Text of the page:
Additionally there is provided a stitchbonded fabric defining a machine direction and a cross direction perpendicular thereto, the fabric being formed by the process comprising the steps of (A) providing a web of substrate material and having two outboard edges along the machine direction, and providing a continuously operable multi-needle stitching machine, (B) feeding the web to an entrance of the stitching machine, (C) slitting the web at one or more positions intermediate the outboard edges, thereby producing a slit in the web at each of said positions defining opposing lips, the slit extending in the machine direction, (D) applying a tension force to the web in the machine direction effective to cause the lips of each slit to separate from each other in the cross machine direction thereby forming a discontinuous base layer comprising two regions of the web extending in the machine direction and an open space region of the base layer devoid of substrate material extending in the machine direction between the two regions of the web, and (E) multi-needle stitching threads throughout the extent of the discontinuous base layer with at least one pattern of stitches in rows running in a machine direction and spaced apart in a cross direction, thereby forming an integrated fabric of stitched-over substrate areas of the base layer.
Moreover this invention yet further provides a process for making a stitchbonded fabric comprising the steps of (A) providing a web of substrate material and having two outboard edges along the machine direction, and providing a continuously operable multi-needle stitching machine, (B) feeding the web to an entrance of the stitching machine, (C) slitting the web at one or more positions intermediate the outboard edges, thereby producing a slit in the web at each of said positions defining opposing lips, the slit extending in the machine direction, (D) applying a tension force to the web in the machine direction effective to cause the lips of each slit to separate from each other in the cross machine direction thereby forming a discontinuous base layer comprising two regions of the web extending in the machine direction and an open space region of the base layer devoid of substrate material extending in the machine direction between the two regions of the web, and (E) multi-needle stitching threads throughout the extent of the discontinuous base layer with at least one pattern of stitches in rows running in a machine direction and spaced apart in a cross direction, thereby forming an integrated fabric of stitched-over substrate areas of the base layer.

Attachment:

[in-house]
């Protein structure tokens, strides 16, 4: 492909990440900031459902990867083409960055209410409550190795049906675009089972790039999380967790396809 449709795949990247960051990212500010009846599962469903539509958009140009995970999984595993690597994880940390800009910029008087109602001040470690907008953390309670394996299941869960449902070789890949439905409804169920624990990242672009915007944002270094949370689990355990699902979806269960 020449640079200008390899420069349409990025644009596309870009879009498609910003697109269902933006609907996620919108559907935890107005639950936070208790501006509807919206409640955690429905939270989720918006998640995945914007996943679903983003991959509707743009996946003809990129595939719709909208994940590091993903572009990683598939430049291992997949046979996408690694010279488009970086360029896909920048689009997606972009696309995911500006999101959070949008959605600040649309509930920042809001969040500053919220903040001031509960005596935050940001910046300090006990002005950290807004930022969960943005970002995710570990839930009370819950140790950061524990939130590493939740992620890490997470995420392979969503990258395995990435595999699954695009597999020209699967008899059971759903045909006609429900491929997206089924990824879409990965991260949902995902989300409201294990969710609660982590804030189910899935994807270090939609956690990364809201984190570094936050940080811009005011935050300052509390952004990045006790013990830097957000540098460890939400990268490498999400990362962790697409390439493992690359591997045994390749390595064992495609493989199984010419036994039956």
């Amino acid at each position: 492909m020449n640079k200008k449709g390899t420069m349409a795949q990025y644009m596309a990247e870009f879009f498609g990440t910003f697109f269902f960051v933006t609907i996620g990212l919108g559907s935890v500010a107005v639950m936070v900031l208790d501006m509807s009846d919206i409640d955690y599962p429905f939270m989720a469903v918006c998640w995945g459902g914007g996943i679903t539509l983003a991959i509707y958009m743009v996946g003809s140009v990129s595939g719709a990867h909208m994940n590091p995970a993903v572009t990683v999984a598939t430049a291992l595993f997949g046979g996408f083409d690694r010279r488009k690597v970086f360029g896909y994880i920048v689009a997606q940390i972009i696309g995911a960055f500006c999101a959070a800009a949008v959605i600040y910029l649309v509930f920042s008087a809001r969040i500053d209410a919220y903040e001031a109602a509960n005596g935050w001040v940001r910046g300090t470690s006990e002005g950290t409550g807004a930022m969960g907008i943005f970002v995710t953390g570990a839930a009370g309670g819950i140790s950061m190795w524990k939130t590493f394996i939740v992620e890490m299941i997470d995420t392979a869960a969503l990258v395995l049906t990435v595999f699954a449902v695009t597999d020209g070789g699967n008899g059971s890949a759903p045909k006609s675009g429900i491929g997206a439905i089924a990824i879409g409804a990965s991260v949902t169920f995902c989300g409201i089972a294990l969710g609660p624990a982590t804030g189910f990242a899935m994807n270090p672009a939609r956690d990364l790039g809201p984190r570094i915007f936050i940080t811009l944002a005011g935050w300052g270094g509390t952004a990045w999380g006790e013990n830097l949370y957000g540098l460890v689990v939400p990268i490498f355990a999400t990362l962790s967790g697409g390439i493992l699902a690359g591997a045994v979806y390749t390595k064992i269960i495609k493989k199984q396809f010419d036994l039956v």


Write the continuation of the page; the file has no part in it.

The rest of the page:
Traditionally, the term “stitchbonded” refers to the result of a multi-needle stitching operation performed on a base layer of a web of substrate material.
The meaning of the term “fiber” includes staple fiber (i.e., finite length filament) and continuous filament. The term “textile decitex” means fibers in the range of 1 to about 22 dtex. The fibers may be naturally occurring fibers or fibers made of synthetic organic polymers.
To prepare stitchbonded fabrics in accordance with the present invention, conventional multi-needle stitching equipment, having one or more needle bars, can be employed. In the stitching step, spaced apart, preferably parallel rows of stitches are formed in the base layer, the rows extending along the length of the fabric which usually corresponds to the so-called “machine direction” or “MD”, i.e., direction of travel of the fabric through the stitching machinery. The width of the fabric usually corresponds to the direction across the machine and perpendicular to the MD, which is referred to herein as the cross direction or “XD”. The stitching pattern or patterns are on the whole area of the base layer. The stitching pattern is preferably uniform in the XD such that the thread patterns are uniformly stitched throughout the fabric.